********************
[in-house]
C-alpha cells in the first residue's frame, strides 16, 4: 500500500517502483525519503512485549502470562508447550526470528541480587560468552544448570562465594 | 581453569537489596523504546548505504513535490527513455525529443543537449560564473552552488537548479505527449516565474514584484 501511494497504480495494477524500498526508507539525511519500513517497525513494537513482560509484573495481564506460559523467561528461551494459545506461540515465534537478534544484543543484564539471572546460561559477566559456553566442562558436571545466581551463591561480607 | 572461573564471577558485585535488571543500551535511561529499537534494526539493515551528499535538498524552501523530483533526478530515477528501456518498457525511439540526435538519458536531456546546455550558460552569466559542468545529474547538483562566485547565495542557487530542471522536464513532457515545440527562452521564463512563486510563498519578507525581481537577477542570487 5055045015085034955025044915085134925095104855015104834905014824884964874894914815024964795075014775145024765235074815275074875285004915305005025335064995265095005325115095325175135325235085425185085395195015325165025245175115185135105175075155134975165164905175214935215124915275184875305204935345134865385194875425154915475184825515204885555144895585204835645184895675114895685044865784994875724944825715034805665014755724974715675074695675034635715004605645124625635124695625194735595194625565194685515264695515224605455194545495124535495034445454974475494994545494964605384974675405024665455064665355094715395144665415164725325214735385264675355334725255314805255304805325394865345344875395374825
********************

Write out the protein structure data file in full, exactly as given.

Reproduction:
[in-house]
C-alpha cells in the first residue's frame, strides 16, 4: 500500500517502483525519503512485549502470562508447550526470528541480587560468552544448570562465594 | 581453569537489596523504546548505504513535490527513455525529443543537449560564473552552488537548479505527449516565474514584484 501511494497504480495494477524500498526508507539525511519500513517497525513494537513482560509484573495481564506460559523467561528461551494459545506461540515465534537478534544484543543484564539471572546460561559477566559456553566442562558436571545466581551463591561480607 | 572461573564471577558485585535488571543500551535511561529499537534494526539493515551528499535538498524552501523530483533526478530515477528501456518498457525511439540526435538519458536531456546546455550558460552569466559542468545529474547538483562566485547565495542557487530542471522536464513532457515545440527562452521564463512563486510563498519578507525581481537577477542570487 5055045015085034955025044915085134925095104855015104834905014824884964874894914815024964795075014775145024765235074815275074875285004915305005025335064995265095005325115095325175135325235085425185085395195015325165025245175115185135105175075155134975165164905175214935215124915275184875305204935345134865385194875425154915475184825515204885555144895585204835645184895675114895685044865784994875724944825715034805665014755724974715675074695675034635715004605645124625635124695625194735595194625565194685515264695515224605455194545495124535495034445454974475494994545494964605384974675405024665455064665355094715395144665415164725325214735385264675355334725255314805255304805325394865345344875395374825